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Uber's Sydney fiasco: the problem with surge pricing is everyone hates it

Kevork Djansezian/Getty Images

Taxi cabs often become scarce during bad weather or other scenarios that lead to a surge in demand. Uber has developed an economist-friendly solution to the problem — raise prices when demand spikes. But it's a solution that keeps getting the company into trouble, most recently when Uber Sydney tweeted that surge pricing would be in effect in the wake of the hostage crisis that unfolded over the past twelve hours.

The backlash was fast and furious and the company immediately backed down.

People hate variable pricing

The basic economic logic of raising prices when demand surges is hard to argue with. If you got a job offer at 2:00 PM, and then immediately got a second job offer at 2:05 PM you would negotiate with both potential employers (and your current boss) for the best overall job — not feel compelled to take the offer that happens to have come in first.

Cold hearted rationalists like me have often wondered why this logic is not more broadly applied in business life.

Why do concerts and sports events regularly sell out leaving thousands of fans out in the cold, rather than featuring prices high enough to roughly balance supply and demand? Why don't popular restaurants charge more for a 7:30 PM reservation on a Saturday night than for a 9:00 PM reservation on a Wednesday? Why does the hardware store run out of salt during snowstorms rather than hiking prices?

The endless cycle of backlashes provoked by Uber's efforts to apply variable pricing to a consumer good help us understand these puzzling economic questions — people really hate it and it hurts your brand. People would rather see inefficient allocations of scarce goods, lower overall supply, less total employment and job creation, and perennial shortages than let prices float up and down according to demand.

Can Uber make this work?

Uber's stubborn refusal to conform in this regard is, in a way, admirable since it gives us all something to talk and think about. Can they make it work?

One possible solution would be to copy the major consumer-facing industries that do impose variable pricing — hotels and airlines. The way these companies generally manage to get away with it is through a massive lack of transparency. You can't look up "the price" of a United flight from Newark to Chicago, and then see whether the price at any particular time reflects a surge multiple of the base or not. You need to go online, try to book a flight, and then just see what they want to charge. Hotels operate the same way.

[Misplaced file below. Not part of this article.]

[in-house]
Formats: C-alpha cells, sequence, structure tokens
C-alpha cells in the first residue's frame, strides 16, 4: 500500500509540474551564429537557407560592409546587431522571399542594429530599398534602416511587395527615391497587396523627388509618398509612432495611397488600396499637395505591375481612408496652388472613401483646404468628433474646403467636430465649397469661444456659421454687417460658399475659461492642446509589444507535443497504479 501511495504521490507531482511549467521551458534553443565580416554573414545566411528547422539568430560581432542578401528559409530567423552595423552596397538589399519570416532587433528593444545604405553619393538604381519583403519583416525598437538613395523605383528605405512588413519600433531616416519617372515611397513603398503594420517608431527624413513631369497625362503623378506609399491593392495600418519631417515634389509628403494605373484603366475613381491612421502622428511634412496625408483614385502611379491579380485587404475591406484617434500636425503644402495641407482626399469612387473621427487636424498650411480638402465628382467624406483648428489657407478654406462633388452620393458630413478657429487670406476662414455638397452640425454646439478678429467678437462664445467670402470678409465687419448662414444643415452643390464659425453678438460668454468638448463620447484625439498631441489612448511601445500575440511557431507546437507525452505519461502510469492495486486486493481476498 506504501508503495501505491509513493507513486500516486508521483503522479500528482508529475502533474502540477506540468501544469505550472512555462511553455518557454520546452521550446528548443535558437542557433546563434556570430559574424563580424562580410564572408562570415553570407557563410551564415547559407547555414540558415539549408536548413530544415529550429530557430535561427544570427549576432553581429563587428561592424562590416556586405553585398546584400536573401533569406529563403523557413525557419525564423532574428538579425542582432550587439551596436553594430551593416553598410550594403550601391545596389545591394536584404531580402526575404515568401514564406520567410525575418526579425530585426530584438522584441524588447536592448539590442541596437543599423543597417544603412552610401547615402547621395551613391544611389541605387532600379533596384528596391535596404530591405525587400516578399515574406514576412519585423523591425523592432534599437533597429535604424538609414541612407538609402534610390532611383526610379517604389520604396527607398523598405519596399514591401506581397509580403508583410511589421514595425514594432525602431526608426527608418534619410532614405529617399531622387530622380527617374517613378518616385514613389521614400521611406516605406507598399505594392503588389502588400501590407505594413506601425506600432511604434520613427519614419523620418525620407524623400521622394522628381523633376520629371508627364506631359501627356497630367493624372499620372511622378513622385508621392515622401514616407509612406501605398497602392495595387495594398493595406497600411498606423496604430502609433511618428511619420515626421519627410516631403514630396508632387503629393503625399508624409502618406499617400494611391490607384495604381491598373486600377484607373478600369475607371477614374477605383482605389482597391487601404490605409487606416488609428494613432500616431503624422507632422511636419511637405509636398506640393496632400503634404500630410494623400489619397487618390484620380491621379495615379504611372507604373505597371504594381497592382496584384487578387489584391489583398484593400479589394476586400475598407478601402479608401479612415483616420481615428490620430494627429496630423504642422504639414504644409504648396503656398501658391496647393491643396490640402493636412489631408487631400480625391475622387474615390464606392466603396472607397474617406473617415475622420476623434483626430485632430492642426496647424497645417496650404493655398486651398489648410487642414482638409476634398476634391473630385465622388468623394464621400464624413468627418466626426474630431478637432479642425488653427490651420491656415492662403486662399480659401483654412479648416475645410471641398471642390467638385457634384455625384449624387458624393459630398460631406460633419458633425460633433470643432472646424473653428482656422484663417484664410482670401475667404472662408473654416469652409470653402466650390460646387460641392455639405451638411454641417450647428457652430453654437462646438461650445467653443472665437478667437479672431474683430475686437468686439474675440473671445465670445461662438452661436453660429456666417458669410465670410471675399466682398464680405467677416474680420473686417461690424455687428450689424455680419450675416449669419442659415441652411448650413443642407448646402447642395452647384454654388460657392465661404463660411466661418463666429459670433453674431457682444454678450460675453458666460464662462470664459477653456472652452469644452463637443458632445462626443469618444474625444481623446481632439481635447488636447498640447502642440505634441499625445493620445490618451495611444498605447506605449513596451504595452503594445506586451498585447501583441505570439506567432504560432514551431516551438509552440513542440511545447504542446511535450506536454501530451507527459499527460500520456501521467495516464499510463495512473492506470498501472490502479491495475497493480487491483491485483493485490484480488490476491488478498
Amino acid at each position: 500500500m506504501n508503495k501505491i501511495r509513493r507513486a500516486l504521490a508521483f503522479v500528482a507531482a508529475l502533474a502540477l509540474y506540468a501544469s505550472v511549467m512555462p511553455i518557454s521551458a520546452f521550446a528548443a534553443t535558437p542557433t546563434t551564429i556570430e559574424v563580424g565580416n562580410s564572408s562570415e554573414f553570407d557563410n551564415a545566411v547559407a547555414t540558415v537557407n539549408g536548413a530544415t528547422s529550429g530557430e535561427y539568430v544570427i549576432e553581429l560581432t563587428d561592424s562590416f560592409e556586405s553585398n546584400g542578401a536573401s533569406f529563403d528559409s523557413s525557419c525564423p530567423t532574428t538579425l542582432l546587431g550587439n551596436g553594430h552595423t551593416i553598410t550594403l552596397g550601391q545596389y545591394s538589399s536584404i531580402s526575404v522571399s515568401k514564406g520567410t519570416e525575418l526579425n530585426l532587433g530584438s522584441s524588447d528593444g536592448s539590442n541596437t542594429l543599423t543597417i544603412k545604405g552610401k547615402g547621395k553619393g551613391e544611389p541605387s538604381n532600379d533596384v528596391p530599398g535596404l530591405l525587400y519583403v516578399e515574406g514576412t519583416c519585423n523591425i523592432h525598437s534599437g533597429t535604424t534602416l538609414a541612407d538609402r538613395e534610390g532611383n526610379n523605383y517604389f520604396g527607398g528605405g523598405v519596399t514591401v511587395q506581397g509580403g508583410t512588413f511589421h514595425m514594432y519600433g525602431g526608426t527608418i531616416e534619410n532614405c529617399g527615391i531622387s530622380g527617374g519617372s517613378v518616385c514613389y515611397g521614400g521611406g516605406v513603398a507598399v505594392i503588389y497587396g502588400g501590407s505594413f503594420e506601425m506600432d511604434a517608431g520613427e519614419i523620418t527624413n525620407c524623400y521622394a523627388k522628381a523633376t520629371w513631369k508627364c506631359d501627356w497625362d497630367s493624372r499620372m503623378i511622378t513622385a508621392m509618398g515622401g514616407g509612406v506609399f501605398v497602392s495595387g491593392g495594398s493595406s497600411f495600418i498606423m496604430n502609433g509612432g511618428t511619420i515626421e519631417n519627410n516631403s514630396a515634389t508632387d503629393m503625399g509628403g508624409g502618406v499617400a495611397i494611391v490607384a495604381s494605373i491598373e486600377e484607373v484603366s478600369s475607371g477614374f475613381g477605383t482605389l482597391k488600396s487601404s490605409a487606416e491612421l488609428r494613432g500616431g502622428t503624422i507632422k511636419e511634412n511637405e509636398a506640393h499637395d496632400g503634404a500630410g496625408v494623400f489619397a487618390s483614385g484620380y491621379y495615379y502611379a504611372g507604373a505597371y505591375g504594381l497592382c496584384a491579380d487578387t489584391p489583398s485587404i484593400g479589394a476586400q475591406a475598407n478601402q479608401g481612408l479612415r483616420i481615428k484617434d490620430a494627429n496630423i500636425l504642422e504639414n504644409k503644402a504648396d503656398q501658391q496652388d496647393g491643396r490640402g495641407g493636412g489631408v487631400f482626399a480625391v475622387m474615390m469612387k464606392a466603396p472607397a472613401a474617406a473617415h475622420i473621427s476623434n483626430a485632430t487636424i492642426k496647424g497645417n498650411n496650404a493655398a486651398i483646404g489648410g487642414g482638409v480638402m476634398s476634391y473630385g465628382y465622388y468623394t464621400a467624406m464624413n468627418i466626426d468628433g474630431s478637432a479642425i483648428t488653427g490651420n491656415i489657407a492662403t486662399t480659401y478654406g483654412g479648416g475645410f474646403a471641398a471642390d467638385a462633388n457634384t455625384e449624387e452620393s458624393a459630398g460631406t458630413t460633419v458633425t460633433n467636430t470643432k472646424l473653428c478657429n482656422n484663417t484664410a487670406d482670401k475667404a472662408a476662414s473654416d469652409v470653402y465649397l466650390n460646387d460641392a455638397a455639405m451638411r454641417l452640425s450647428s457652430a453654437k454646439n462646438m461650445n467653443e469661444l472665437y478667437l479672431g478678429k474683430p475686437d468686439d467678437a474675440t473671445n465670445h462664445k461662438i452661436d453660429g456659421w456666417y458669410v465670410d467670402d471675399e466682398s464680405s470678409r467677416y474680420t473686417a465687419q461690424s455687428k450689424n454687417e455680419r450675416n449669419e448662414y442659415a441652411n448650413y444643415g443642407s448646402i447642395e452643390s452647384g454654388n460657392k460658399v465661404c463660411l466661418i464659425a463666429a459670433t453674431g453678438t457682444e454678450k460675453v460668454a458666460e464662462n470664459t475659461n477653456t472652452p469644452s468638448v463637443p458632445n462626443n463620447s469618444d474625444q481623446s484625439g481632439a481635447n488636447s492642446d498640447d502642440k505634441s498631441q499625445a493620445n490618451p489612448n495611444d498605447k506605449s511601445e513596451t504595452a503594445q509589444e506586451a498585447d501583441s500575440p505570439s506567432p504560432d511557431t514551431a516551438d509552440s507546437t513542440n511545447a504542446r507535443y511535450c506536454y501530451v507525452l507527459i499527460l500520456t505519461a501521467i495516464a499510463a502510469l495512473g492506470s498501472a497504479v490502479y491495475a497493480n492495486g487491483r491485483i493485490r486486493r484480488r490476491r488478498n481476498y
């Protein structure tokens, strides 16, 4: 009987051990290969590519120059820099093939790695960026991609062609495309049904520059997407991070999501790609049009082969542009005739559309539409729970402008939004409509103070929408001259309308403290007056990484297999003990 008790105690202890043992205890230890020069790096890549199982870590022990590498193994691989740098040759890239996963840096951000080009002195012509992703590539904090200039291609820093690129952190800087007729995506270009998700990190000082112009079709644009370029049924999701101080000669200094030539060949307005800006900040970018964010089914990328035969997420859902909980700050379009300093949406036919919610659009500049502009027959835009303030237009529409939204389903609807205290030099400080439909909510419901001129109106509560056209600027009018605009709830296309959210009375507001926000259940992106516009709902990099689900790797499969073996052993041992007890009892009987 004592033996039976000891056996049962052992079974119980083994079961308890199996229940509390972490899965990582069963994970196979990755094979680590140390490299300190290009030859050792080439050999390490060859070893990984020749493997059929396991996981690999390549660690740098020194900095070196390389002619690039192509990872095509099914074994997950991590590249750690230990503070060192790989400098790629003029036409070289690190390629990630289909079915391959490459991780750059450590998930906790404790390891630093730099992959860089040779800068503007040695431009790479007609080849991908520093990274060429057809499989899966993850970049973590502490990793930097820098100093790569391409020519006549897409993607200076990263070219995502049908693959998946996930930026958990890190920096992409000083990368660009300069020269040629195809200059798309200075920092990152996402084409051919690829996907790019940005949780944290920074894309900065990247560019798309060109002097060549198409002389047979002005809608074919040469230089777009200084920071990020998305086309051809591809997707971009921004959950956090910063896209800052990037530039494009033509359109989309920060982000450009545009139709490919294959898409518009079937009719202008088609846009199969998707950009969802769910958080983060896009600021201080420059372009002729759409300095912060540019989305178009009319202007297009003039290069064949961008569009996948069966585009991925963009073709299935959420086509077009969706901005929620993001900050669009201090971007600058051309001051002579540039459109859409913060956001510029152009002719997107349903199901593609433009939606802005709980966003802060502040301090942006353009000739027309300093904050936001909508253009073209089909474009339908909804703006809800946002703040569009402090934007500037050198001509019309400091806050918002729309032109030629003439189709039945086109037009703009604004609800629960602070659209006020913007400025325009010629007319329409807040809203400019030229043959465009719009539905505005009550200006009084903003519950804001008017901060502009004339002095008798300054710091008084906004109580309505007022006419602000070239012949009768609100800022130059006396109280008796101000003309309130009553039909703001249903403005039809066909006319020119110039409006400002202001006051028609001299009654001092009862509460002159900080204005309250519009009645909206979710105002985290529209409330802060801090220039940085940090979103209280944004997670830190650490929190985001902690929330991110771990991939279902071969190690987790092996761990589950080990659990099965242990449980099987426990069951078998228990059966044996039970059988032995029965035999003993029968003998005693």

In both cases, the actual price-determining formulae are much more complicated than Uber's surge multiples. Consumers don't exactly love these industries, but by making it unclear when prices have spiked, airlines manage to get away without storms of social media outrage over spiking prices.

Many retailers accomplish something similar by making the "official" price ridiculously high, and then offering various discounts. At JC Penny, the question is whether your shirt will be 25 percent off or just 15 percent off, a non-transparent framing of surge pricing that people seem to like better.

A windfall for drivers?

Another idea would be to give all the surge revenue to drivers.

Right now, an Uber fare is an 80:20 split between the driver and the company. So when fares rocket up to 3X, Uber gets much more revenue per rider. Uber could structure it's surge pricing so that the company's revenue per rider does not rise when surge pricing is in effect, instead directing all the surplus to the driver of the car. Since more drivers will drive when their wages are higher, this would still lead Uber with more revenue at high-demand periods than at low-demand periods. But riders might be more sympathetic to the idea of a windfall landing in the pocket of a driver than of a well-financed tech company.

I am a little skeptical this will work. The fact that restaurants and bands don't attempt surge pricing suggests that public resentment of variable prices is fundamentally about public resentment of variable prices and not about resentment of rich technology companies.

A huge public policy challenge

Popular hatred of demand-responsive pricing is in many ways a huge challenge for transportation policy. That's because most wonky analysts think the government should be acting more like Uber, while most people seem to want the government to force Uber to stop acting like Uber.

Rather than under-pricing street parking and leading to constant shortages and fights, cities should be charging market rates for scarce space. This would both make it easier to find parking, and generate a big new stream of revenue that could be used to boost incomes (through lower sales taxes) or increase public service levels. Similarly, traffic jams could be made a thing of the past through congestion pricing on roads. Here, again, demand-responsive pricing would not only help address a specific problem, but unleash a gusher of useful revenue.

These are good ideas and well-known in the policy community, but they're rarely implemented. That's presumably for the same reason it's hard, but not necessarily expensive, to get a table at a popular restaurant on the weekend — politicians fear the public backlash.

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